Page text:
LEXINGTON — The last thing some coaches would want with a team on big winning streak and the nation’s top ranking would be a practice distraction.
Of course, John Calipari is not just some coach. He’s a creator who thinks outside the box. He relishes what other coaches might despise. That’s why he not only suggested that Kentucky have an open practice for students and faculty, but loved every minute of it Wednesday at Memorial Coliseum.
“If someone gets something from our practice that helps them help another player, I’m good with it. Doesn’t bother me at all,” Calipari said.
He worries about his program, not other programs. And he knew this was good — make that very good — for Kentucky basketball.
Not only did 2,000 UK students and faculty get to see the practice and intrasquad scrimmage in person, but fans across much of the state watched on local television, while nationally fans — including recruits and their families — could watch on television or online.
Calipari’s only regret was that the two-hour practice could not be opened to the general public because of parking concerns on campus.
Give the coach credit for keeping it a normal practice, too. Kentucky always spend a lot of time on transition drills, with Calipari encouraging players to take open shots, and the Wildcats did again Wednesday. The same drills the team does at closed practices it did Wednesday.
“It’s our practice. It’s not abnormal that way. The stuff that surrounds us gets them more focused, so we’re really not changing anything,” Calipari said before the practice started. “This isn’t like, ‘OK, let’s go have a volleyball game.’ We are practicing, and you will see that. Then we’ll scrimmage a little bit.”
He says he did this only because Kentucky lost at Indiana on a last-second shot in a game following an open week like this one earlier this season. That could be right, but it also was a great week to change the team’s routine and also demonstrate what Calipari calls the “Kentucky Effect.”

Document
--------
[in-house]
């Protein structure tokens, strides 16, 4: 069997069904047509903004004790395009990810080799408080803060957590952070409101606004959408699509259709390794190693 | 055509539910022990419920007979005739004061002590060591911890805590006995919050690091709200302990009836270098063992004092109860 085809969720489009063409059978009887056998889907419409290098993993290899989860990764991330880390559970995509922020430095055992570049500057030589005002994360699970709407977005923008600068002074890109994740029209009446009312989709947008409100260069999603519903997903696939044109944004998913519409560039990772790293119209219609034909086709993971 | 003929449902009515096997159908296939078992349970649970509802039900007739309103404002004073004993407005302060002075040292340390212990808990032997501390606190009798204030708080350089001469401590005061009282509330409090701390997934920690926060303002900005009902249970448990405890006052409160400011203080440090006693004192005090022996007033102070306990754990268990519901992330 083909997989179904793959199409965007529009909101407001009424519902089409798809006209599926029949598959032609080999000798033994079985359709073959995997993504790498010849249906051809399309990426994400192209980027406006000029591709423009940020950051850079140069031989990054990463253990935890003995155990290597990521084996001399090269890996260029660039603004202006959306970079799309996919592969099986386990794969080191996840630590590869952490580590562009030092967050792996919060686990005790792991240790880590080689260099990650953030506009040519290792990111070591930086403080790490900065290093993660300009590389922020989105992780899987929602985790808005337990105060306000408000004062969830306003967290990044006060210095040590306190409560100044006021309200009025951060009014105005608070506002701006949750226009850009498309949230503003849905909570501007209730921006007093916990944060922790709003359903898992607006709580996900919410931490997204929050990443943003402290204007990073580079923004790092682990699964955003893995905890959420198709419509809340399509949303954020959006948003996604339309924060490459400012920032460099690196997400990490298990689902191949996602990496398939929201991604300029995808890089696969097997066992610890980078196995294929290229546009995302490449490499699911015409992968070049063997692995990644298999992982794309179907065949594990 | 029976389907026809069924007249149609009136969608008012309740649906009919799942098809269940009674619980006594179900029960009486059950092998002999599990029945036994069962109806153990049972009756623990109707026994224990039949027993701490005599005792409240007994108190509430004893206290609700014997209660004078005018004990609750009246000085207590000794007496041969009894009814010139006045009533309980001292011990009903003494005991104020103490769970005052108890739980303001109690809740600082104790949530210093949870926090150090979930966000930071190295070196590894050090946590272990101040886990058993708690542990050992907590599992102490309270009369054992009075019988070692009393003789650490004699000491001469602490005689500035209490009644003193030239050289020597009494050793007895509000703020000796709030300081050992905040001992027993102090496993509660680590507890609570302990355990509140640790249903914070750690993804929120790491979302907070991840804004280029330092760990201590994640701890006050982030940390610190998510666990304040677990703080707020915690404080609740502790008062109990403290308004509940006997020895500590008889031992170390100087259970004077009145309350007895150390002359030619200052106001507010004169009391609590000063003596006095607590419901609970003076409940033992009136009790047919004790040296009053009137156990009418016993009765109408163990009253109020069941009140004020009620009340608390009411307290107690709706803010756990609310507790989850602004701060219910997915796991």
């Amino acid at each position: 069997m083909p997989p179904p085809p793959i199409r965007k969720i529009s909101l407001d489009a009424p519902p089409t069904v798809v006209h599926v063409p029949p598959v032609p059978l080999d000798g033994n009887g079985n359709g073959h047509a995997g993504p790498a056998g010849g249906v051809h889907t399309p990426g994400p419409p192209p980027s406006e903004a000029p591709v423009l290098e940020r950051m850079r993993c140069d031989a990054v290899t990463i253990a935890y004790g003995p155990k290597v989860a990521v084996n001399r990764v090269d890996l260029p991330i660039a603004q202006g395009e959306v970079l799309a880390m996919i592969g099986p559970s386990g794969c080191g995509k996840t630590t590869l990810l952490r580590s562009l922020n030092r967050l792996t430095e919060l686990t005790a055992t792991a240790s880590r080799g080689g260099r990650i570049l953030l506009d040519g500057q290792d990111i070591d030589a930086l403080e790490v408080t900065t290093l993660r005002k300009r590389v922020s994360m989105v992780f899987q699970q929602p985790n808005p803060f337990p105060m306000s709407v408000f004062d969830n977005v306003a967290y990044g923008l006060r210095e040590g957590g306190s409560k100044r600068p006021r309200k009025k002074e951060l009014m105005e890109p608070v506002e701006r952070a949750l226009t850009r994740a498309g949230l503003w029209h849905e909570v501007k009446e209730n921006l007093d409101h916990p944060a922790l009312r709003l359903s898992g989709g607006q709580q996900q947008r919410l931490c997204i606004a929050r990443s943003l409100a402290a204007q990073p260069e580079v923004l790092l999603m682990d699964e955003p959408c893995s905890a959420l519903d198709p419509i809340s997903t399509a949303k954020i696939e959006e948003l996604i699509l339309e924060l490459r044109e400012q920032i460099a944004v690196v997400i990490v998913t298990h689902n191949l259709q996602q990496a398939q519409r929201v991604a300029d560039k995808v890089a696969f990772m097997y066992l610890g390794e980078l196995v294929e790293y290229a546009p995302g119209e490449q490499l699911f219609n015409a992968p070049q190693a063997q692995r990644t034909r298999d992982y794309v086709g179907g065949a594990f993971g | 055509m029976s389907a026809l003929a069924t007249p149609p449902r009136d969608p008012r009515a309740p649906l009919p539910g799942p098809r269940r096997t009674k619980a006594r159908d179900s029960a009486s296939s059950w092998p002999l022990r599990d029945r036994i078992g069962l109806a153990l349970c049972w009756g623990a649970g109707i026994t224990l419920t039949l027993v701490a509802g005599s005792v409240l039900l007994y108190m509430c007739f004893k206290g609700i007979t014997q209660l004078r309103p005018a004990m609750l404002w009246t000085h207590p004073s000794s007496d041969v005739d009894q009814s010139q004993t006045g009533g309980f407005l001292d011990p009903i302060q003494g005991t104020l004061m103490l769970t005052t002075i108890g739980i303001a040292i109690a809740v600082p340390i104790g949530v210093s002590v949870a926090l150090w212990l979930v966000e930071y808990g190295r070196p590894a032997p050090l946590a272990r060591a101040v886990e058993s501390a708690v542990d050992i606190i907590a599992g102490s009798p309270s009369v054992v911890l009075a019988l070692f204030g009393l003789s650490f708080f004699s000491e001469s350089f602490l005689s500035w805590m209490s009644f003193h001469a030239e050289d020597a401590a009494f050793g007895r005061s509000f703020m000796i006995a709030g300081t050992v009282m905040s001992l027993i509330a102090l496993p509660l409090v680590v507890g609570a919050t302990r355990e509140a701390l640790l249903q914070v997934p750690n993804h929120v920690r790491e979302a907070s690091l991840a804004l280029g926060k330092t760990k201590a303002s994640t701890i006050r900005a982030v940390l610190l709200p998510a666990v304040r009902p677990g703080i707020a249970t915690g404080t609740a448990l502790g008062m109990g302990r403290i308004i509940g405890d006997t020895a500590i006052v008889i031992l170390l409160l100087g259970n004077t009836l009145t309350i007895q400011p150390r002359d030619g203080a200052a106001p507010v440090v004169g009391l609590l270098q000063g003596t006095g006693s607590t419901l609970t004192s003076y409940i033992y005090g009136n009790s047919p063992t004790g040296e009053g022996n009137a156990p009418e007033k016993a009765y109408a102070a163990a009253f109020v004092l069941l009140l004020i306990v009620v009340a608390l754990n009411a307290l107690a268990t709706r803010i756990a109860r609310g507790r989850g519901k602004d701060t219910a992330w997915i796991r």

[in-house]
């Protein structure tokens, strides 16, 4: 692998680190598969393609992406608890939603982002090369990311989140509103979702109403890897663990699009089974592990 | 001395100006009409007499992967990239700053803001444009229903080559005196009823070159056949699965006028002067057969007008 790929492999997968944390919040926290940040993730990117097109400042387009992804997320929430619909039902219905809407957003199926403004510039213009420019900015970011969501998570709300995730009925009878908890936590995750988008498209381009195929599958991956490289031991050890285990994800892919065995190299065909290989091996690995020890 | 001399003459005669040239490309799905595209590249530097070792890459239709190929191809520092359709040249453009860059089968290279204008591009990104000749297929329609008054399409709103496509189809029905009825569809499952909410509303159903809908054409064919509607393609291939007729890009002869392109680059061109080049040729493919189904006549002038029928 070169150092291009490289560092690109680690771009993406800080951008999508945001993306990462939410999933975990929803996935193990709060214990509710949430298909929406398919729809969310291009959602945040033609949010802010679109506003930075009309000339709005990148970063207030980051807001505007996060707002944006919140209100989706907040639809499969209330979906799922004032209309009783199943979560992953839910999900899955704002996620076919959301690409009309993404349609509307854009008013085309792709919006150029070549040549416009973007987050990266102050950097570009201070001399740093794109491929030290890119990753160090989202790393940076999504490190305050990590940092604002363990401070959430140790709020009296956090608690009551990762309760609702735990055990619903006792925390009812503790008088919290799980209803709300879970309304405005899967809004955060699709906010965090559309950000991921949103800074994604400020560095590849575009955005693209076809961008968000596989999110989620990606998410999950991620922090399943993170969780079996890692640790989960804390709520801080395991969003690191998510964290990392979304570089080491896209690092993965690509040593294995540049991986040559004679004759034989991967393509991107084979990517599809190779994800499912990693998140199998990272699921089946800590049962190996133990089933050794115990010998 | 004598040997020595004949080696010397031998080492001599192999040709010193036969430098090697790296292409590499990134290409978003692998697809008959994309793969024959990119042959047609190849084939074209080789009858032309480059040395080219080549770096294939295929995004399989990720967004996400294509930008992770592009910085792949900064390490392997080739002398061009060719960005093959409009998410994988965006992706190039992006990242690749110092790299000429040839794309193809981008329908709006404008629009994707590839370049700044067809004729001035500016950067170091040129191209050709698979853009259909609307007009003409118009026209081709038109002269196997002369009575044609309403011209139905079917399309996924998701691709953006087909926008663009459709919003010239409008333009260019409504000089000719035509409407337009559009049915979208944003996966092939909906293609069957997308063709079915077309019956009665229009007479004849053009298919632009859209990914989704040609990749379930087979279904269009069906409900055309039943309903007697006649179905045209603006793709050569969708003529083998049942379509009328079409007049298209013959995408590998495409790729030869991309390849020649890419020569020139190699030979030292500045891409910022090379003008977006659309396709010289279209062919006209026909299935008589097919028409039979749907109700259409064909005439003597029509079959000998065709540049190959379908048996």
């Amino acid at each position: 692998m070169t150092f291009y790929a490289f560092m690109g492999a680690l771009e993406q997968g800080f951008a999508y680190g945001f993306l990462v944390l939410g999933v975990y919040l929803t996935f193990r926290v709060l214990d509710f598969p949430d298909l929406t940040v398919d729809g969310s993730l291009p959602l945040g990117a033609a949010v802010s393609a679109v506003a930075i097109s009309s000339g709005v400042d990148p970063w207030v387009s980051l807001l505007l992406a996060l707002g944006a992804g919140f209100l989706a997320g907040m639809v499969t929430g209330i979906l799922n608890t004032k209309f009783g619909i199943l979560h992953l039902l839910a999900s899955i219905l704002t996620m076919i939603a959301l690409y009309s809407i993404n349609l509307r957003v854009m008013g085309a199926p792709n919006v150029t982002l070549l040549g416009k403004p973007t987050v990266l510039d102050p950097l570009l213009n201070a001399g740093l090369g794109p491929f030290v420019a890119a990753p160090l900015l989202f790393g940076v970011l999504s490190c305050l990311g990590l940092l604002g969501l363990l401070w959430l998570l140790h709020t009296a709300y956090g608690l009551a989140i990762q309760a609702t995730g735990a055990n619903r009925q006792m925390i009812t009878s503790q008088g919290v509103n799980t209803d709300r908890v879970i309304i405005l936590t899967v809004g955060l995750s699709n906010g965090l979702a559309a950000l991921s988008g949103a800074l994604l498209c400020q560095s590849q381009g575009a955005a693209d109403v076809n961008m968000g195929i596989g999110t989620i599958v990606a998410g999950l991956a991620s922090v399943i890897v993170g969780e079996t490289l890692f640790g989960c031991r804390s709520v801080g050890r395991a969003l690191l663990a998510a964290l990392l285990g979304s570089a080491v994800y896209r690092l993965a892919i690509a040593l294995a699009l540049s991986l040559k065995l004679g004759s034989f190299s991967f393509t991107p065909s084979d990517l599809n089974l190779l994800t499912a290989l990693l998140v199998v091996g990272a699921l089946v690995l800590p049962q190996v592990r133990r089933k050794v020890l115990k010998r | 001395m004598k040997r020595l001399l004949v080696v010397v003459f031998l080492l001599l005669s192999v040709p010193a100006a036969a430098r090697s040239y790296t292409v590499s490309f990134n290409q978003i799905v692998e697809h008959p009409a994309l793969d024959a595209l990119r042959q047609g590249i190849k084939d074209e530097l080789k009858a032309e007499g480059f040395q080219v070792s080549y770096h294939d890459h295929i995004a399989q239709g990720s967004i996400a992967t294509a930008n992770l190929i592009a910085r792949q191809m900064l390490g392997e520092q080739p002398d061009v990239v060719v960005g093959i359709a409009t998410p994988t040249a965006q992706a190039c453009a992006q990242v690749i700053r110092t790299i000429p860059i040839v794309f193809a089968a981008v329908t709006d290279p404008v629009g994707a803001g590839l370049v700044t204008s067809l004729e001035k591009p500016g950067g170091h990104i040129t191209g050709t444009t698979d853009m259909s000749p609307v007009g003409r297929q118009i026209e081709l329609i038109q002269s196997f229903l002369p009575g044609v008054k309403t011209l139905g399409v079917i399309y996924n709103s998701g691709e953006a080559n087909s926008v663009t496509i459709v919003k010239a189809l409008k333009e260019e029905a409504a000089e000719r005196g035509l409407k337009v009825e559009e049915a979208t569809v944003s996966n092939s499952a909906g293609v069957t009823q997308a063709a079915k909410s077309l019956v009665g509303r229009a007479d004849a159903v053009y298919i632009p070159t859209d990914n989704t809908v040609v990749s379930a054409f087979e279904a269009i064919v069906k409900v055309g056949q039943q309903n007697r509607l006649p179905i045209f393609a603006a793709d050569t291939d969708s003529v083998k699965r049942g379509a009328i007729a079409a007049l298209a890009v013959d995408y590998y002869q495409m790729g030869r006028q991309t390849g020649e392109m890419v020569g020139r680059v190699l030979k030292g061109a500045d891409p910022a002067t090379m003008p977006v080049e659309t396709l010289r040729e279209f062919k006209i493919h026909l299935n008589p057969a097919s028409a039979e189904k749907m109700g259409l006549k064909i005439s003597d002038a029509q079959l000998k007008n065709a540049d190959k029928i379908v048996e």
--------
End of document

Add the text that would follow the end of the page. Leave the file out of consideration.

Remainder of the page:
Only in Kentucky could a midweek February practice draw national TV exposure — for two straight hours. Only at Kentucky could an open practice have to be stopped for a media timeout to accommodate television.
Calipari knew fans and TV cameras would keep an edge on his players.
“It kind of mushrooms like everything else we seem to do around here. But it was only supposed to be an open practice. I want the students into it. I want our players alert and focused and to not get numb through the week,” Calipari said before the practice. “Our practices are pretty consistent in how we go about it, and that’s what I was feeling.
“It turned into, ‘Why don’t we call (WKYT-TV general manager) Wayne Martin?’ and then its like, ‘Why don’t we call ESPN?’ and then its like, ‘I bet you it rates higher than games.’ It’s crazy. It’s Kentucky. That’s the ‘Kentucky Effect.’”
“A lot of it is tempo,” Strickland said during the broadcast. “These drills are always to push tempo and get guys to play at a fast pace. It also gives them ball-handling skills. We try to get them to push the ball with both hands and finish at the rim as fast as possible. These drills make you go hard. A lot of times guys want to slow down, but these drills do not let you do that.”
Calipari tried to make sure of that. He instructed fans to “go crazy” when something good happened, but that he needed silence when the whistle blew and he wanted to talk to the team.
One of the best parts came at the beginning, when Calipari gave students a chance to ask him questions.
— Who’s the best player you’ve coached? “It’s hard to pick or choose because I have been so blessed,” Calipari said. “The best thing to happen to me is that my best players have been good guys. When your best player is a good guy and teammate, it makes your job easy. When they are not, it makes it very difficult.”
— Would you rather coach Kobe Bryant or LeBron James? “Jeremy Lin,” Calipari said of the New York Knicks’ sudden sensation. “I respect both guys, and I talk about both players with my team, Both are truly committed to the sport and their career. Kobe gets up at 4 a.m. and does a two-hour workout, comes back in the afternoon to lift (weights) and then plays at night. LeBron is the same way.”
— What team would you fear most in the NCAA tournament? “I fear every team we play until the last game. We had a good run last year, but Princeton almost beat us (in the first game). Brandon Knightmade a layup at the buzzer for us to win. I worry about every game. But then we did come back and beat North Carolina and Ohio State.”
— What former player would you like to have back on your team? “ You guys are killing me,” Calipari joked. “It would be hard for any of you to say who the top 15 players are. I have been able to coach some of the greatest players. I am not embarrassed by that. We have a good team this year. We have good players.”
— What has been your most meaningful win at Kentucky? “It’s going to be the next one. I am at Kentucky. You people expect us to win every game by 25 points, and if not 25, then it’s, ‘What’s wrong with the Cats?’”
Of course, why would he expect anything else at a school where even a mid-February basketball practice can become a national event.